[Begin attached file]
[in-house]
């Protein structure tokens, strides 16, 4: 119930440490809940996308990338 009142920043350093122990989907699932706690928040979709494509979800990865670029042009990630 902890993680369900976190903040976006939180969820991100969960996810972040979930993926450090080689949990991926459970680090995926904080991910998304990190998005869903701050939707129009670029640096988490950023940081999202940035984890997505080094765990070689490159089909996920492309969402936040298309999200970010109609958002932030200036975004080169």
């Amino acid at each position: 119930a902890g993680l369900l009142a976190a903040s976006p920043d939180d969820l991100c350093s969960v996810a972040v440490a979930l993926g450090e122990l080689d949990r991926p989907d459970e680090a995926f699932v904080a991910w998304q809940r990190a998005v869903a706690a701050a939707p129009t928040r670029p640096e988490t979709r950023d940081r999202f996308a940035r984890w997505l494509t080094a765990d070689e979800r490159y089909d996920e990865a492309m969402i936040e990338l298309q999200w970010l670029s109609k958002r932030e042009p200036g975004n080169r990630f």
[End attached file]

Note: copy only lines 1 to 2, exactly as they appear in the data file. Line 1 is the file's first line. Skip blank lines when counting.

[in-house]
């Protein structure tokens, strides 16, 4: 119930440490809940996308990338 009142920043350093122990989907699932706690928040979709494509979800990865670029042009990630 902890993680369900976190903040976006939180969820991100969960996810972040979930993926450090080689949990991926459970680090995926904080991910998304990190998005869903701050939707129009670029640096988490950023940081999202940035984890997505080094765990070689490159089909996920492309969402936040298309999200970010109609958002932030200036975004080169």